clinicians need to be in the communities where both
     the enrollees and their physicians reside.
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           State Policy Options (con’t.)

3.   State purchasing programs (Medicaid; state
     employees) could directly work to establish care
     management services in communities across the state,
     where ensured population sizes warrant. These
     clinicians could then work with health plans and/or
     physicians in the networks that care for state-
     sponsored enrollees.

     Each of these potential initiatives is designed to
     expand the capacity and sophistication for care
     management to improve care and reduce costs for the
     most costly enrollees

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          Observations and Summing Up

1.   Most states are a decade behind in implementing contemporary
     clinical care systems for the populations for whom they purchase
     services.
2.   States as purchasers have an immense potential to leverage
     change and a severe need to modernize care systems to deal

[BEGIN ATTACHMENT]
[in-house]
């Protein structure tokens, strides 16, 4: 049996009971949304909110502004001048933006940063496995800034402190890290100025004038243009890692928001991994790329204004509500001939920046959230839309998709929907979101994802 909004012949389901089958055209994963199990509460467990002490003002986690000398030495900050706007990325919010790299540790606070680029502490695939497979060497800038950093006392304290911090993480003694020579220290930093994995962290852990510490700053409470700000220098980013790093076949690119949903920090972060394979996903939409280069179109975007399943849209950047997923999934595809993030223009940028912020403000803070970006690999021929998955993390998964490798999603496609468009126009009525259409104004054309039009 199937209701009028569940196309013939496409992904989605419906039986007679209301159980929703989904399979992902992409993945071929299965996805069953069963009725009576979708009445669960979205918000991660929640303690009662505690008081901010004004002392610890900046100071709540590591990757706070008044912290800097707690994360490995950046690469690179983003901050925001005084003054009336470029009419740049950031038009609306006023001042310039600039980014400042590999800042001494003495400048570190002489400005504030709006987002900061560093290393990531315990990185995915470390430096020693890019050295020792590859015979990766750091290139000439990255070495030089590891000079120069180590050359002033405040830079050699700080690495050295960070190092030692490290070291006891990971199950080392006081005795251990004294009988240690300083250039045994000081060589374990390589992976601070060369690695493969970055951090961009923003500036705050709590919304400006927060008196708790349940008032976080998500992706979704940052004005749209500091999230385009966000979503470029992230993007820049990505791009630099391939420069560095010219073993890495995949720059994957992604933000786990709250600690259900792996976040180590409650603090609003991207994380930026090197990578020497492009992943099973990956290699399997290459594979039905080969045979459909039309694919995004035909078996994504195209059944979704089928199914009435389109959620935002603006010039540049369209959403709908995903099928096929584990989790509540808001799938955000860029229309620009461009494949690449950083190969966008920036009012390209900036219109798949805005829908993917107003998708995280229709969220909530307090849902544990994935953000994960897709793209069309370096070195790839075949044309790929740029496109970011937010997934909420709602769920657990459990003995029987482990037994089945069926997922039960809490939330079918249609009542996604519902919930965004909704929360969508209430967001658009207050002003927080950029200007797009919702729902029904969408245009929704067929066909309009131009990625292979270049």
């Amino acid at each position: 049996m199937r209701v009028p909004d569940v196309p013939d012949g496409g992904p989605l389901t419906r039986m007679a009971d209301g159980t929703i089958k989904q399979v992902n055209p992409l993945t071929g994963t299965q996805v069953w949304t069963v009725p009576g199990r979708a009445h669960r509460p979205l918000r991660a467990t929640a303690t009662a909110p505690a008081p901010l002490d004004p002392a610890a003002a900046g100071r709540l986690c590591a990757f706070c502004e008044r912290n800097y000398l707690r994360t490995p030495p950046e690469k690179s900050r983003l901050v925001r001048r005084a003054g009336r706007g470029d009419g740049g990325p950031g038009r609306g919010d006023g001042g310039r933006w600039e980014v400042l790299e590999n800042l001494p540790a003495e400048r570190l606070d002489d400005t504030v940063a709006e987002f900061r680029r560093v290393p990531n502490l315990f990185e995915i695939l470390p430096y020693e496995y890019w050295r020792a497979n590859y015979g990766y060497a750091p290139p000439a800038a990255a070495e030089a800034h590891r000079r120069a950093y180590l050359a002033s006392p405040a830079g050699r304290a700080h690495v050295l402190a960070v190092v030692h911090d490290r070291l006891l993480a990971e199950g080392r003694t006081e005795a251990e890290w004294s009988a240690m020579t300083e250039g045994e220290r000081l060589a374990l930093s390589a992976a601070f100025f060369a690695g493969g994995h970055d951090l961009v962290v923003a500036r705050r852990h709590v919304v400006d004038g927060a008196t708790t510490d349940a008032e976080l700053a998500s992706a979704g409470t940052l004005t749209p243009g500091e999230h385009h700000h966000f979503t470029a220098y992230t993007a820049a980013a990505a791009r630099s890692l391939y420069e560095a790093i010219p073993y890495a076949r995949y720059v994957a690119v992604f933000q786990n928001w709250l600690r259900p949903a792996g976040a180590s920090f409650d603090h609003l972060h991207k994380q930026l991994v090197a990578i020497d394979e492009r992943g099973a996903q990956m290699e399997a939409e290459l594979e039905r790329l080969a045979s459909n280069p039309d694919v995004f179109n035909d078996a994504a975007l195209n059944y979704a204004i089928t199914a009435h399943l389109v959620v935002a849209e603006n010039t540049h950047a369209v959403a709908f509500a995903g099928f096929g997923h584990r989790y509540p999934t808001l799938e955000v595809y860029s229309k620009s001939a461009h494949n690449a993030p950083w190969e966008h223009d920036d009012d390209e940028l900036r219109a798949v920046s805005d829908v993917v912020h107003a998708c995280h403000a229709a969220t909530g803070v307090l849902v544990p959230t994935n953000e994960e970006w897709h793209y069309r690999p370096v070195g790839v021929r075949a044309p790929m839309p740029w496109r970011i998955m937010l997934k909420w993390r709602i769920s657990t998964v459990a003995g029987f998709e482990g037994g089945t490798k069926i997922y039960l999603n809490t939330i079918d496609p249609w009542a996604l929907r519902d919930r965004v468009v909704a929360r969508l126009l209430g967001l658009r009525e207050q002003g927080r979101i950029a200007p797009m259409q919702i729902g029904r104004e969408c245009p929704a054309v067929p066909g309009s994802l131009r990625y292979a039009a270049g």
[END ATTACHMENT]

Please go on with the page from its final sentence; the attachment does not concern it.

with the massive cost issue for state governments.
3.   Ensuring the presence of more state-of-the-art care management
     systems would be highly relevant for: Medicaid families, special
     populations with complex health needs (DD, disabled, etc.),
     nursing home and potential nursing home occupants, and state
     employees. The opportunities to reduce costs are huge.
4.   Policy makers should support and empower their health program
     administrators to innovate and lead in the development of
     initiatives that can both improve care and reduce costs (an
     attractive mix, since the improved care is what reduces costs.)